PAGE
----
Nursing students say learning amid the COVID-19 pandemic will make them better nurses in the future
LINCOLN, Neb. (KOLN) - Andrea Schmit, a junior nursing student at Bryan College of Health, has wanted to be a nurse ever since her brother was in an accident years ago.
“I saw the excellent care they gave to him and wanted to be a part of that,” Schmit said.
Now, that she’s in school during a pandemic, that calling is more clear than ever.
“It’s never ideal, but if this is the scenario we’re dealing with when I graduate then I’m going to take it on because that’s what I was trained for, to care for people who are sick.”
Schmit said in many ways this year of nursing school has provided the same opportunities as any other.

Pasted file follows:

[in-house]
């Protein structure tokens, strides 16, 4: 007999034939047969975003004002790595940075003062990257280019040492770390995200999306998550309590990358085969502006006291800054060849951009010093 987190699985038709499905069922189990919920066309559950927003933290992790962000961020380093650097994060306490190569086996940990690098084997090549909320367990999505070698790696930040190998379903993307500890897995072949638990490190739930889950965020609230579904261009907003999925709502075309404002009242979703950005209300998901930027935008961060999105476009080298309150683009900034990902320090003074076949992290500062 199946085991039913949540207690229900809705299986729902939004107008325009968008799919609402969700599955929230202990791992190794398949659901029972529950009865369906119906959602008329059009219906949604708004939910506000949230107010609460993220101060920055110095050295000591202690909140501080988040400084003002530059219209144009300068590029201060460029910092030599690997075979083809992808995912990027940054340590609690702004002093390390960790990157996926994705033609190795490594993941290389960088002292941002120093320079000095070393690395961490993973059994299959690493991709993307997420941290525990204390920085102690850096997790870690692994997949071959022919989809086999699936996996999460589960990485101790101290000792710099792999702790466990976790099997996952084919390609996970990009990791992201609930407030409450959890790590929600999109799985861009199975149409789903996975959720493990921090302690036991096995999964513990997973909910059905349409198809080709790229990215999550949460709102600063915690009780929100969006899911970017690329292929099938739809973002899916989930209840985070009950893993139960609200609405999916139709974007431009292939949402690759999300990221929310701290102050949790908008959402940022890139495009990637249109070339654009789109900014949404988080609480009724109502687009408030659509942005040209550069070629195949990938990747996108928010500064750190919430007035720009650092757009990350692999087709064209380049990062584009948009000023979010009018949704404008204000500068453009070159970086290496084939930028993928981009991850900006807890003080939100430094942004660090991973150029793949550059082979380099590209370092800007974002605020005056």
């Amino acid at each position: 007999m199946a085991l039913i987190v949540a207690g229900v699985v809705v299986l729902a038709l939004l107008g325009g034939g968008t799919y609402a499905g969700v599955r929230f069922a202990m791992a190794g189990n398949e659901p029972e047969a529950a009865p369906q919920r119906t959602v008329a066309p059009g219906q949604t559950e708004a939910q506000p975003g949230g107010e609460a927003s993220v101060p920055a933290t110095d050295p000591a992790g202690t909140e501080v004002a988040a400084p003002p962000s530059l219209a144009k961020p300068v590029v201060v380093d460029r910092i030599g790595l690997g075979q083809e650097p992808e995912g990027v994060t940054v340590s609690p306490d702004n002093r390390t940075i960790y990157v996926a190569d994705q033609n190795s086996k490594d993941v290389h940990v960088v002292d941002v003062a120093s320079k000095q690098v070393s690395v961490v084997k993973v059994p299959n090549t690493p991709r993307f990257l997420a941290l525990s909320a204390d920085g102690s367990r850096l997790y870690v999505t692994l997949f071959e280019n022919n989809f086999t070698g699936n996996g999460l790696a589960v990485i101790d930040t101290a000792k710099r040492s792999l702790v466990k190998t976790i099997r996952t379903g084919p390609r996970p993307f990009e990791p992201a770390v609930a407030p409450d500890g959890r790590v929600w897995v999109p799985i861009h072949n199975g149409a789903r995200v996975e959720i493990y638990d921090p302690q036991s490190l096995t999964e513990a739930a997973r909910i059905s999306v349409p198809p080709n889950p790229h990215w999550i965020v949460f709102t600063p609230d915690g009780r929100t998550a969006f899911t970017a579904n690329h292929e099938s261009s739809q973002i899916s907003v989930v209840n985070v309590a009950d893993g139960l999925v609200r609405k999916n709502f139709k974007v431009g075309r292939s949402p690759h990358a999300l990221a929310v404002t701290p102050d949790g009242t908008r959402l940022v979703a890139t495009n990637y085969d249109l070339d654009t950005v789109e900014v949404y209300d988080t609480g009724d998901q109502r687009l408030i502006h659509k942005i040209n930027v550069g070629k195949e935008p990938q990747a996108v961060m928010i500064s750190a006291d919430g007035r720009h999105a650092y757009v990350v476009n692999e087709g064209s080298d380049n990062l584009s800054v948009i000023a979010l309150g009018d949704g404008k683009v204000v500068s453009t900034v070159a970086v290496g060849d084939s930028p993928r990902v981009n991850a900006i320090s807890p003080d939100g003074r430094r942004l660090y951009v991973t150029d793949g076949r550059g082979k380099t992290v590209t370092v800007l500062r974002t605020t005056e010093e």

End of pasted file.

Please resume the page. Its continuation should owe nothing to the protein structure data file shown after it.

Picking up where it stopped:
“We’ve still able to go into the hospital and get hands on experience and practice all the things needed to become a good nurse,” she said.
But there are also new challenges.
“Learning to maintain that self care,” Schmit said. “Knowing when you need to take a break and when you can help out.”
That’s been one of the biggest lessons students are being taught this year as the pandemic pushes healthcare workers harder than ever.
“We’re teaching them a lot about selfcare and resilience and preparing them for what they might be seeing,” Assistant Professor Angela Mccown said.
Amid the challenges, they’re also learning a lot.
“While they’re not working on COVID-19 units, they’re able to treat COVID-19 patients here and there so they’re able to see how they’re doing and the amount of care it takes to take care of these folks,” Mccown said.
Schmit telling 10/11 NOW she’s going to be a better nurse for these experiences.
“Seeing this gives me good insight,” Schmit said. “We’re here to help take care of these people that the unknown might happen to.”
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